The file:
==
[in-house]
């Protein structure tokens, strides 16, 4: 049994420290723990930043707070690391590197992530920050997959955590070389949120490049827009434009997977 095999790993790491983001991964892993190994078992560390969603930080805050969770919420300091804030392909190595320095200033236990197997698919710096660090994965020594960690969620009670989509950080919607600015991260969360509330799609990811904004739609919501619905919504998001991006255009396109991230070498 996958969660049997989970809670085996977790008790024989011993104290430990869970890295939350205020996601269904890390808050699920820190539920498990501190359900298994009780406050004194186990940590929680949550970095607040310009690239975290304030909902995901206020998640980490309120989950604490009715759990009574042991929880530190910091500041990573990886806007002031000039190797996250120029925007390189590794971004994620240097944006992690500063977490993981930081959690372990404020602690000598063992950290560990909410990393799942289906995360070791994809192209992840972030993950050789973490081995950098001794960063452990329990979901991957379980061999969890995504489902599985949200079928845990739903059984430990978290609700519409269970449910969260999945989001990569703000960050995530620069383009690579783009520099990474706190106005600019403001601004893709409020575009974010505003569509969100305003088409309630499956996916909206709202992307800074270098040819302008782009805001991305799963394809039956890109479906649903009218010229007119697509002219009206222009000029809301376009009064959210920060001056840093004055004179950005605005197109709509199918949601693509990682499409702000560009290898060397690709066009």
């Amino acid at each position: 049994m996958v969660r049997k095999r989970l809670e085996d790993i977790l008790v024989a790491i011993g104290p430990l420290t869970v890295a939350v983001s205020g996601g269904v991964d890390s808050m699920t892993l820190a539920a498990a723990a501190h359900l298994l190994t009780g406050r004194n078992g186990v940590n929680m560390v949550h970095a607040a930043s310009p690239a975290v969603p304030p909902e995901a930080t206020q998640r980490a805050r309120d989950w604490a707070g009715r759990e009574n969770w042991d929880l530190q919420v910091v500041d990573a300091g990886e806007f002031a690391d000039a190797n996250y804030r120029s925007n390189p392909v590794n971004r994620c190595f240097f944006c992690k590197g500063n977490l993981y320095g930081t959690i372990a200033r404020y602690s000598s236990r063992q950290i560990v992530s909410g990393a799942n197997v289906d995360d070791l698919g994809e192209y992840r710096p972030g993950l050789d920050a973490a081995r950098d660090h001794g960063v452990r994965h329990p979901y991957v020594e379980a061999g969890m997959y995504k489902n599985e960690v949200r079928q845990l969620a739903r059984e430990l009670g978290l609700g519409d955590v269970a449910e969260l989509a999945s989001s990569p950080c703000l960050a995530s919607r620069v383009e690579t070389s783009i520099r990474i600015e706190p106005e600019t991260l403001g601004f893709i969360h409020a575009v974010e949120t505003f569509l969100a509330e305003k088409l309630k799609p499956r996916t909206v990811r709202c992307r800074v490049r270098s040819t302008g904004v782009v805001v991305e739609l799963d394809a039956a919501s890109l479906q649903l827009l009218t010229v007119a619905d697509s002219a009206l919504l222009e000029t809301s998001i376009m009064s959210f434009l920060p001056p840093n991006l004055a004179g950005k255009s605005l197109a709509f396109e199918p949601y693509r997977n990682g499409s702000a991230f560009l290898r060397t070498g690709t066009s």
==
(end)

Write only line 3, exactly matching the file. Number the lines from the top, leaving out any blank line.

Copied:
């Amino acid at each position: 049994m996958v969660r049997k095999r989970l809670e085996d790993i977790l008790v024989a790491i011993g104290p430990l420290t869970v890295a939350v983001s205020g996601g269904v991964d890390s808050m699920t892993l820190a539920a498990a723990a501190h359900l298994l190994t009780g406050r004194n078992g186990v940590n929680m560390v949550h970095a607040a930043s310009p690239a975290v969603p304030p909902e995901a930080t206020q998640r980490a805050r309120d989950w604490a707070g009715r759990e009574n969770w042991d929880l530190q919420v910091v500041d990573a300091g990886e806007f002031a690391d000039a190797n996250y804030r120029s925007n390189p392909v590794n971004r994620c190595f240097f944006c992690k590197g500063n977490l993981y320095g930081t959690i372990a200033r404020y602690s000598s236990r063992q950290i560990v992530s909410g990393a799942n197997v289906d995360d070791l698919g994809e192209y992840r710096p972030g993950l050789d920050a973490a081995r950098d660090h001794g960063v452990r994965h329990p979901y991957v020594e379980a061999g969890m997959y995504k489902n599985e960690v949200r079928q845990l969620a739903r059984e430990l009670g978290l609700g519409d955590v269970a449910e969260l989509a999945s989001s990569p950080c703000l960050a995530s919607r620069v383009e690579t070389s783009i520099r990474i600015e706190p106005e600019t991260l403001g601004f893709i969360h409020a575009v974010e949120t505003f569509l969100a509330e305003k088409l309630k799609p499956r996916t909206v990811r709202c992307r800074v490049r270098s040819t302008g904004v782009v805001v991305e739609l799963d394809a039956a919501s890109l479906q649903l827009l009218t010229v007119a619905d697509s002219a009206l919504l222009e000029t809301s998001i376009m009064s959210f434009l920060p001056p840093n991006l004055a004179g950005k255009s605005l197109a709509f396109e199918p949601y693509r997977n990682g499409s702000a991230f560009l290898r060397t070498g690709t066009s």